4) WiFi performance on my Airport Extreme (final generation) has been perfect. We only have slowdowns or drops that are app/service provider related. We've never used ethernet, ever.

    5). Infuse. If you have a substantial movie library at home, either on your computer or on a NAS, download and install Infuse. Its an outstanding media manager. The basic version is free and full of features, the pro unlocks better audio performance and a few other things. I doubt I could properly express how much I like this app. It blows away unnecessarily complicated stuff like Plex, and also doesn't expose your system to anyone else's eyes like Plex.

    6). Software updates have been fairly regular and transparent to operations. In fact, the only way you'd know there's been an update is a tiny dot next to some of the icons.

    7). DirecTV Now is offering a free Apple TV 4K when you sign up for a new account and prepay three months in advance. That is a phenomenal deal. Even if you never turn DTV on and use it.

    I hope this helps.
     
  10. aphexacid, Apr 14, 2018
    Last edited: Apr 14, 2018

    aphexacid macrumors 6502a

    aphexacid

    Joined:
    Jul 31, 2007
    Location:
    Chicago
    #10
    I just got an Apple TV 4K last week. I must say I’m a little underwhelmed. It’s plenty fast, has great WiFi ( I get 100 mbps with my ac3100 being in the basement), lots of apps.
    But then again so does everything else.
    I have so many streaming devices, I don’t know what to do with them.

    Roku Ultra 4660: excellent device. Excellent WiFi, all the apps, except iTunes. And the clincher is that it has a USB port so you can watch your movies and shows you’ve ripped yourself completely legally of course.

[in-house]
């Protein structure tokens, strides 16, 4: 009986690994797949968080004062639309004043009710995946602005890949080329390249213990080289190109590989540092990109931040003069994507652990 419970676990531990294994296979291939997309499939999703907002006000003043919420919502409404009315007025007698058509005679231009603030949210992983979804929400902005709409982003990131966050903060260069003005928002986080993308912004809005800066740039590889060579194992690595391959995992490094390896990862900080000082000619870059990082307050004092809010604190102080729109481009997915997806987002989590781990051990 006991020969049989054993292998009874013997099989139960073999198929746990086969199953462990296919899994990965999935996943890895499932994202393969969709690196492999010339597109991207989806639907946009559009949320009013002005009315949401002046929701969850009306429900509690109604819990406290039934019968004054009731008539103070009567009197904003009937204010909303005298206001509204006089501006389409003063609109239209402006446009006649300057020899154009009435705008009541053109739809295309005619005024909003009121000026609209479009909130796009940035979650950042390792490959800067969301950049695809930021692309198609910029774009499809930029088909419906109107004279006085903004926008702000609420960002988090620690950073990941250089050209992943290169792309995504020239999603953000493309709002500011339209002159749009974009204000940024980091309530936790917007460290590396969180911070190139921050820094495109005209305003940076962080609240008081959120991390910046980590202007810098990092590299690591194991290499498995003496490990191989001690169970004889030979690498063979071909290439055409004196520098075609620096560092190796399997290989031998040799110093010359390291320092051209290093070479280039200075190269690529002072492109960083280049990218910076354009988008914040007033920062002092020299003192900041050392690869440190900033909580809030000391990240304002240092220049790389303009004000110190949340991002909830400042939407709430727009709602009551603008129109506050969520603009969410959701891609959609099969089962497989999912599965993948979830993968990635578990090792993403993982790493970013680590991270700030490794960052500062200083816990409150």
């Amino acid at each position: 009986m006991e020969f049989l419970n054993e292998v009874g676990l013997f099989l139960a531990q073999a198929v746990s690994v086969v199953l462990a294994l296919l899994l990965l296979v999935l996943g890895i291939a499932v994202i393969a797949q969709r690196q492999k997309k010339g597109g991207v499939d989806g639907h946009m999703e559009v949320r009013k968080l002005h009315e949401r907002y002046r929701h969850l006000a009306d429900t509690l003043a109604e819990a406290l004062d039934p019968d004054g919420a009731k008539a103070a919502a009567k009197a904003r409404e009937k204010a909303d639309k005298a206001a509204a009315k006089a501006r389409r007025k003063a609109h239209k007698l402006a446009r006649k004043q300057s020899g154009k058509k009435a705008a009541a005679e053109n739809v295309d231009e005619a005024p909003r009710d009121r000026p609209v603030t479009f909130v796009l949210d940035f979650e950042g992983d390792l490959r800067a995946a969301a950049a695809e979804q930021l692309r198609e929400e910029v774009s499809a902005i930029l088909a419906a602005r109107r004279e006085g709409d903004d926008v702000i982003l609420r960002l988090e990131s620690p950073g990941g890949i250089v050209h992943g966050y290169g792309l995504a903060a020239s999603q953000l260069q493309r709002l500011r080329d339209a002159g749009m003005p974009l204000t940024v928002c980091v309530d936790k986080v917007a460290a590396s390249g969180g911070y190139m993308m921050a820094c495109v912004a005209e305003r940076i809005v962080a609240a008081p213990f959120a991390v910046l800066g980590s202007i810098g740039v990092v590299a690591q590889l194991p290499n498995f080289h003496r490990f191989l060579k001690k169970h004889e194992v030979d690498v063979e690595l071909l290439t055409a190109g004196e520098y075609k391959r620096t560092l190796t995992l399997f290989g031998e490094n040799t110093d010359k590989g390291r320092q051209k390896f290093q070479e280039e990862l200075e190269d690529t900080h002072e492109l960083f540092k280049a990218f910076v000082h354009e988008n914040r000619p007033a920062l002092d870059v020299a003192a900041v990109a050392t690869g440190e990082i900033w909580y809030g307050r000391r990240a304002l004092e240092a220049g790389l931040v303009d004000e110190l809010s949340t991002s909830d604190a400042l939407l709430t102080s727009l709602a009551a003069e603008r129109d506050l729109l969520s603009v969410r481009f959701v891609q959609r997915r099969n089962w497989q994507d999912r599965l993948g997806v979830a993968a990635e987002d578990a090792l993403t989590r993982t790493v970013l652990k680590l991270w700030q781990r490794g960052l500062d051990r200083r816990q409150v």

Nvidia Shield: also has excellent WiFi, also all the apps and then some. Except of course iTunes. This is a very deluxe box. If you like gaming, this is very serious about it. It will play any file and format from usb you can throw at it.

    The amazon firetv the new little dongle thing is good, it was buggy when it first came out, but it’s good now. Excellent WiFi, all the apps, but vudu and iTunes. Vudu coming soon. No usb.


    So the pattern here is that nothing but the Apple TV has iTunes. So if you’ve bought a lot of movies on iTunes, you definitely need the atv4k.

    Otherwise look elsewhere.

    Btw, the Apple TV Siri remote is horrible to use. Good battery life though.
     
  11. steve23094 macrumors 68020

    steve23094

    Joined:
    Apr 23, 2013
    #11
    I’m surprised that nobody has mentioned 4K films on iTunes are a lot cheaper than on other services.
     
  12. dgraham78 macrumors newbie

    Joined:
    Dec 5, 2011
    Location:
    Crossville,TN
    #12
    Streaming boxes aren’t Pokémon you don’t have to collect them all or do ya? :p nice collection :)